Revisiting Individual Choices in Group Settings: The Long and Winding (Less Traveled) Road?
This study revisits Ariely and Levav's previous findings in relation to consumers' need for variety when ordering (food or beverages) in a group setting. We examine how group opinion and unanimity can explain consumers' individual choice in a group setting. We hypothesize that the relationship between individual choice and group opinion is nonmonotonic as it is moderated by the degree of unanimity around an alternative. We demonstrate this effect in two empirical studies. We show that choice patterns are curvilinear, with previous findings accurately reflecting only specific sections of the overall pattern of individual choices in a group setting. (c) 2009 by JOURNAL OF CONSUMER RESEARCH, Inc..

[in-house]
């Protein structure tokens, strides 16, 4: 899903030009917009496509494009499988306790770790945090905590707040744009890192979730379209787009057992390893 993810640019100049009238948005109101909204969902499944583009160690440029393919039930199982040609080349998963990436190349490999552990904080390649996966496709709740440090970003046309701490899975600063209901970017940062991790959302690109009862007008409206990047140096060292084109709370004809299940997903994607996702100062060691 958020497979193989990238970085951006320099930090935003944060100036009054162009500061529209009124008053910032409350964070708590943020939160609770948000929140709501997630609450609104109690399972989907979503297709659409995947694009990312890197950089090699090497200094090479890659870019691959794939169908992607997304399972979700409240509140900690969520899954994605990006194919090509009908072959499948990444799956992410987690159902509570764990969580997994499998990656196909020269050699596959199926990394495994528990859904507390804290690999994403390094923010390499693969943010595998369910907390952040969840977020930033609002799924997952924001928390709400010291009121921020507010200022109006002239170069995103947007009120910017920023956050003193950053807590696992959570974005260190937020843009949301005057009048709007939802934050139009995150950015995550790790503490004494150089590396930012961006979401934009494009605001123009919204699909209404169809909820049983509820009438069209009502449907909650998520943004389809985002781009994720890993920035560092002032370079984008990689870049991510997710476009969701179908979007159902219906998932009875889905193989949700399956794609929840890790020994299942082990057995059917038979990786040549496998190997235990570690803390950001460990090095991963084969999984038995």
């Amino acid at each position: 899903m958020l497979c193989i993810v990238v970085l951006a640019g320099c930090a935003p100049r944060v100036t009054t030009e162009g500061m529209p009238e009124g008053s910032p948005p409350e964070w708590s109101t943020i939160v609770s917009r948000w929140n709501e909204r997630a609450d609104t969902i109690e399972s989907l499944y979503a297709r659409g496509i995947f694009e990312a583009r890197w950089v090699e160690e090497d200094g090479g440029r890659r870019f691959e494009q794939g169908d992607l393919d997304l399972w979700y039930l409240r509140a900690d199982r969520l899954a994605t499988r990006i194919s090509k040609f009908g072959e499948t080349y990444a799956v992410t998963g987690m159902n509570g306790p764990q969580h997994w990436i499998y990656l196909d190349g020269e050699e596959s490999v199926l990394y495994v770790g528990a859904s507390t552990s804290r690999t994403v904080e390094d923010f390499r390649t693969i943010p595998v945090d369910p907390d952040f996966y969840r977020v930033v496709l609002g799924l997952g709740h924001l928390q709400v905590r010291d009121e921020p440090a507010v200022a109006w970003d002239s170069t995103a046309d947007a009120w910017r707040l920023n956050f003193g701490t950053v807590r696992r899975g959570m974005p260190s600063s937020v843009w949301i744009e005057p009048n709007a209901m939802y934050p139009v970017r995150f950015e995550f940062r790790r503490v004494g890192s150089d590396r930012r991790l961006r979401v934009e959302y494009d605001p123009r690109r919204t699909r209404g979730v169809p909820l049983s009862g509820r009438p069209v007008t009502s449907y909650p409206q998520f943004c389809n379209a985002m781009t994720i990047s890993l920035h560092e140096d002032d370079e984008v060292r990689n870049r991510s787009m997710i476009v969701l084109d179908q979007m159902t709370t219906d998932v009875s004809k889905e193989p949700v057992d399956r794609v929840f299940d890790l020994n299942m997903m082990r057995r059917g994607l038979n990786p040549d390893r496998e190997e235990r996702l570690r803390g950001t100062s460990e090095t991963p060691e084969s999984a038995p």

When requesting a correction, please mention this item's handle: RePEc:ucp:jconrs:v:36:y:2010:i:6:p:1050-1057. See general information about how to correct material in RePEc.
For technical questions regarding this item, or to correct its authors, title, abstract, bibliographic or download information, contact: (Journals Division)
If references are entirely missing, you can add them using this form.